This weekend, a host of phenomenal new games join the race for the Golden Joystick Awards’ most prestigious category. The winner will join an elite band of previous GOTYs including The Witcher 3: Wild Hunt, GTA5 and – way back in 1983 – Jetpac. With the release of Super Mario Odyssey and Assassin’s Creed: Origins, players now have the chance to see how they shape up against the rest of the contenders for Ultimate Game of the Year.
The Golden Joystick Awards give you the chance to vote for the games you enjoyed the most over the last year: but there’s only one week of voting left, so make sure your voice is heard. Otherwise you’re just shouting in the street, and that’s not going to help anyone. Voting takes 5 minutes and as an added incentive you can claim from a selection of free eBooks, including Edge Magazine’s ‘The 100 Greatest Videogames’ worth up to £15.99 / $26.99.
If you need some help figuring out what to vote for – or what to shout in the street – then read on for a rundown of the contenders. There can only be one Ultimate Game of the Year, so choose wisely.
Here’s what you need to know about the nominees (and if you want to skip ahead to voting, click to vote now!)
Assassin’s Creed: Origins marks the return of Ubisoft’s genre-defining open world adventure series after an uncharacteristic absence. Although very much an Assassin’s Creed game at its core – you’ll climb things, fall on people, and explore a beautifully-rendered slice of the ancient world – all of these ideas have been revisited with a critical eye, leading to a host of incremental improvements upon what has come before.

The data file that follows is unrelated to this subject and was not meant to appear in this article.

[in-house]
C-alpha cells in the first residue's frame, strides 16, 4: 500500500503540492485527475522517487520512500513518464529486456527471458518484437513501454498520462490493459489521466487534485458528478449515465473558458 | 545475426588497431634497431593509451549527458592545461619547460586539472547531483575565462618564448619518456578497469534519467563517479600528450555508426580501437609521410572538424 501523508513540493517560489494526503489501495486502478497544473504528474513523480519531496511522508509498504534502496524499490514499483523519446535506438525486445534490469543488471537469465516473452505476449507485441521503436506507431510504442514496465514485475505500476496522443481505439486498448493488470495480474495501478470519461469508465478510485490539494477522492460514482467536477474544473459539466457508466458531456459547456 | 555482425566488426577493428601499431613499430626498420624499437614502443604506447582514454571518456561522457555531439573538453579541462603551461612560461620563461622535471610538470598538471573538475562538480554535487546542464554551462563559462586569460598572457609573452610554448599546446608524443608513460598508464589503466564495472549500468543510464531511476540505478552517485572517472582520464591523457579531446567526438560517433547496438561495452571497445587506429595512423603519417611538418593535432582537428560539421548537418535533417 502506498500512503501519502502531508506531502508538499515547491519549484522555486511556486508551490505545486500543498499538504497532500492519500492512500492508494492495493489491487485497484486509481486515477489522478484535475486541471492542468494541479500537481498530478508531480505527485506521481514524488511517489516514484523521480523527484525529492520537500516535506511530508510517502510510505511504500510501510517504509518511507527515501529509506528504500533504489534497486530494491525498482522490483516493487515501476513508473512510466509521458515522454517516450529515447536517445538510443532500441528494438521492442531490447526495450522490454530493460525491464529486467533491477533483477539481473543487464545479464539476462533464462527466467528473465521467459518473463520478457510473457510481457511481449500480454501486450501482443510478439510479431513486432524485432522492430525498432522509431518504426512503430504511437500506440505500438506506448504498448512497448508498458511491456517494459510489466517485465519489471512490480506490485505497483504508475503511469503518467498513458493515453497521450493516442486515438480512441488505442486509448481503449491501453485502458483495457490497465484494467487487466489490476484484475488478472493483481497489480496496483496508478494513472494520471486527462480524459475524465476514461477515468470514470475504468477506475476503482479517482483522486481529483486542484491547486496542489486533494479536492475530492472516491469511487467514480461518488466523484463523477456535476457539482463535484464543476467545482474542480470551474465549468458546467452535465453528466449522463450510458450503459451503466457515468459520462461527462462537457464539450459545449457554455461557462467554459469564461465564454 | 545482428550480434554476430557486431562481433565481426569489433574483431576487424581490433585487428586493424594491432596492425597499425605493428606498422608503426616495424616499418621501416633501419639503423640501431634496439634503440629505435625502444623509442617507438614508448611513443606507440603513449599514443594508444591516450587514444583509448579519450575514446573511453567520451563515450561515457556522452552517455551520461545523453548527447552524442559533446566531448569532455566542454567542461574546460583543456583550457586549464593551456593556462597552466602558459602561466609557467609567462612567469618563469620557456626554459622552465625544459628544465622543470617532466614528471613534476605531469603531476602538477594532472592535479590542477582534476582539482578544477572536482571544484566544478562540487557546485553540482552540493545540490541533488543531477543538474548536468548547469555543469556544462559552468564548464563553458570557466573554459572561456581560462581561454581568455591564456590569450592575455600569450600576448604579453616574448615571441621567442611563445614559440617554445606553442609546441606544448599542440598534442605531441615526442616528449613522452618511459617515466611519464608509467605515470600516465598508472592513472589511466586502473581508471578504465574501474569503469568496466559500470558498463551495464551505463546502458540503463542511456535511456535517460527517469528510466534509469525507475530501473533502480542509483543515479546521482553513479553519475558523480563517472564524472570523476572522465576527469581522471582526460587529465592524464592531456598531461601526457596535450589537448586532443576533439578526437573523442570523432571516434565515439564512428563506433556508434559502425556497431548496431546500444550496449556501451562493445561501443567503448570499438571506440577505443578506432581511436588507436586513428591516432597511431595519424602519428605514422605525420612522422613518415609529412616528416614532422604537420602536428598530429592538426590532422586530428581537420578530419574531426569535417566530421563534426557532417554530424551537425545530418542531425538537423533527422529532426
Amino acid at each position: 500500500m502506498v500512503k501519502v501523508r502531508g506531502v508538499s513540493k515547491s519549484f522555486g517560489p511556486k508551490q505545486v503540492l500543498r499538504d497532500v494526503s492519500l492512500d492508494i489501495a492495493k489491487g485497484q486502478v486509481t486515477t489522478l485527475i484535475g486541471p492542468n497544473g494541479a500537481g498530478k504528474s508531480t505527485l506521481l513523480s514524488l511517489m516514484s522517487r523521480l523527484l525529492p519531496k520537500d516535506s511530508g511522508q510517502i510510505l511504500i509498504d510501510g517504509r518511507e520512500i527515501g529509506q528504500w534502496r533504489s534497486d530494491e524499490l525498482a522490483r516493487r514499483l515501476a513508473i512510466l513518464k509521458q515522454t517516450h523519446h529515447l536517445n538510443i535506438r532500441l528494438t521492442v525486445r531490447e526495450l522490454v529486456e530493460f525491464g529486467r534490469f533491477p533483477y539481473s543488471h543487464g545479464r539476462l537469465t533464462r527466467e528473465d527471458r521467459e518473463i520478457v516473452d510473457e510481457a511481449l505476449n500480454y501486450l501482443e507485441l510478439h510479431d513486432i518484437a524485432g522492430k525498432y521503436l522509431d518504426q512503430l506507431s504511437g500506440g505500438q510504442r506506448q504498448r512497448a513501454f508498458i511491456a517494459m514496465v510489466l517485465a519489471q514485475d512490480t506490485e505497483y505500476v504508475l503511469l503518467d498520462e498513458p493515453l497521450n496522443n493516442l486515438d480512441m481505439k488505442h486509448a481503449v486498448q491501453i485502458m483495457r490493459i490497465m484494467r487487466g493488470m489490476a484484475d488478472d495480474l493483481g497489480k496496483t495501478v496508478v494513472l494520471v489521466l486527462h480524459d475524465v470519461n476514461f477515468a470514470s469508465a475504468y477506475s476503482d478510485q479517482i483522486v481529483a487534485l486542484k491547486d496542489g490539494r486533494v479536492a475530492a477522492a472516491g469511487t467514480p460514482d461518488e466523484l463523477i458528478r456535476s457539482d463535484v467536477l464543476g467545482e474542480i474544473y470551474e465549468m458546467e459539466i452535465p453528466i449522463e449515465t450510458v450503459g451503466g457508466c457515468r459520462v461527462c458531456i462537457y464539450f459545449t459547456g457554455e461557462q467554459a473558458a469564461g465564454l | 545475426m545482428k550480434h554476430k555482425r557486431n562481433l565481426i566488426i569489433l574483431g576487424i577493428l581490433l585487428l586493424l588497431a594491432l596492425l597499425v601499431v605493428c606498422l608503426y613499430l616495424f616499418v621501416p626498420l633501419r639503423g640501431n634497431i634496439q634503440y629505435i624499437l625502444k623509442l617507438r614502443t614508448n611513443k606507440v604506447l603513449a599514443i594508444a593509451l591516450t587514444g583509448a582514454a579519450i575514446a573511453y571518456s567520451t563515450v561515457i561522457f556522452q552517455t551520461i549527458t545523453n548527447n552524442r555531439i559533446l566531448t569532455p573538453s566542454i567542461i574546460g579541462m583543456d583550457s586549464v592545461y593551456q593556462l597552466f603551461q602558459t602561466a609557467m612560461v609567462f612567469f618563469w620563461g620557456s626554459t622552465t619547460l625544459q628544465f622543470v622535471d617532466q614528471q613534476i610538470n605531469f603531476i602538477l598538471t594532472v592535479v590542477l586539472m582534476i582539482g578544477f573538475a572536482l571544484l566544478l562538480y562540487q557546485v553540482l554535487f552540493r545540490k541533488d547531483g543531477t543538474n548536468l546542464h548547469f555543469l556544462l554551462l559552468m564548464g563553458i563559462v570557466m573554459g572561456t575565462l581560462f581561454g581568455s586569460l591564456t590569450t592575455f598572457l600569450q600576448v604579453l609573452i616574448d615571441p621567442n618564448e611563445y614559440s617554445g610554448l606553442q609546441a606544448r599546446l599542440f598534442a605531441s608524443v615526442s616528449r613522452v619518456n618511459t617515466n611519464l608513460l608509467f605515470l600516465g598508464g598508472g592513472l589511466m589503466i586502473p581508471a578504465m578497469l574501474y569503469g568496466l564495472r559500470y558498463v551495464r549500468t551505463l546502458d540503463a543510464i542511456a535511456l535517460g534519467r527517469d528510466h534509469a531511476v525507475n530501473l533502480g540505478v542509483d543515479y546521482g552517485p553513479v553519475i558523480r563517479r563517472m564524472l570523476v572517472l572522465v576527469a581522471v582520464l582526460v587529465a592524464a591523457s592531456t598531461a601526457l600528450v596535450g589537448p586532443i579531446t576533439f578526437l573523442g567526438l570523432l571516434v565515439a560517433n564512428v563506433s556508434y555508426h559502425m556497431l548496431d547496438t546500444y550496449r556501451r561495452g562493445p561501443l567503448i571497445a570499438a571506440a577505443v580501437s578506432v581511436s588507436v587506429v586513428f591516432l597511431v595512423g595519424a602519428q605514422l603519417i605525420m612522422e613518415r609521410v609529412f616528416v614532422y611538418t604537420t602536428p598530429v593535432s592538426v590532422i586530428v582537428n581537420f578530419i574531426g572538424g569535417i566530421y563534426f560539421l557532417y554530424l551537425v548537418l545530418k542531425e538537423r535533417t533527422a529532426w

Destiny 2 isn’t the first time Bungie have reinvented their sci-fi shooter MMO, but it may be the most radical. Its campaign is a comprehensive improvement on the flawed promise of the first game – funnier, more dramatic, with better villains and a finale worthy of Halo’s best moments. Then, Destiny’s life-conquering endgame is more varied and fair than it has ever been, offering more rewards to more players without the arcane barriers to entry that the first game suffered for. This fairness has led to players burning through what it has to offer a little quicker than they did the first time around, which is an issue – but there’s never been a better entry point to Destiny, particularly for players of the excellent PC version.
In a year where online and open world games have dominated the conversation, Dishonored 2 is an example of old-school singleplayer craft. Arkane’s game of assassination, magic and conspiracy is made with both tremendous creativity and also huge respect for player agency. They provide the tools of a magical assassin’s trade, and you provide the solutions: it’s your choice whether you carve a path through every person who stands in your way or leave no trace at all. Gorgeous art, fantastic writing and music, and some extraordinary feats of level design round out one of the year’s best singleplayer experiences.
Not every open world game truly benefits from being open world, but Horizon: Zero Dawn is an exception. In a year of sequels, this was an act of genuine creativity, placing heroine Aloy at the centre of a techno-tribal world prowled by robotic creatures. Its vivid landscapes support both dynamic freeform hunting and a brilliantly-told central plot. It’s fantastic to see a new series get off to such a strong start.
On mobile, Monument Valley 2 built upon the successes of its beautifully crafted predecessor. As much a relaxation tool as a puzzle game, Monument Valley 2 has you manipulating colourful environments to navigate Escher-inspired pathways. This is one of those games that expresses itself without saying a word, allowing art, music and animation to transport you – if only for a few hours.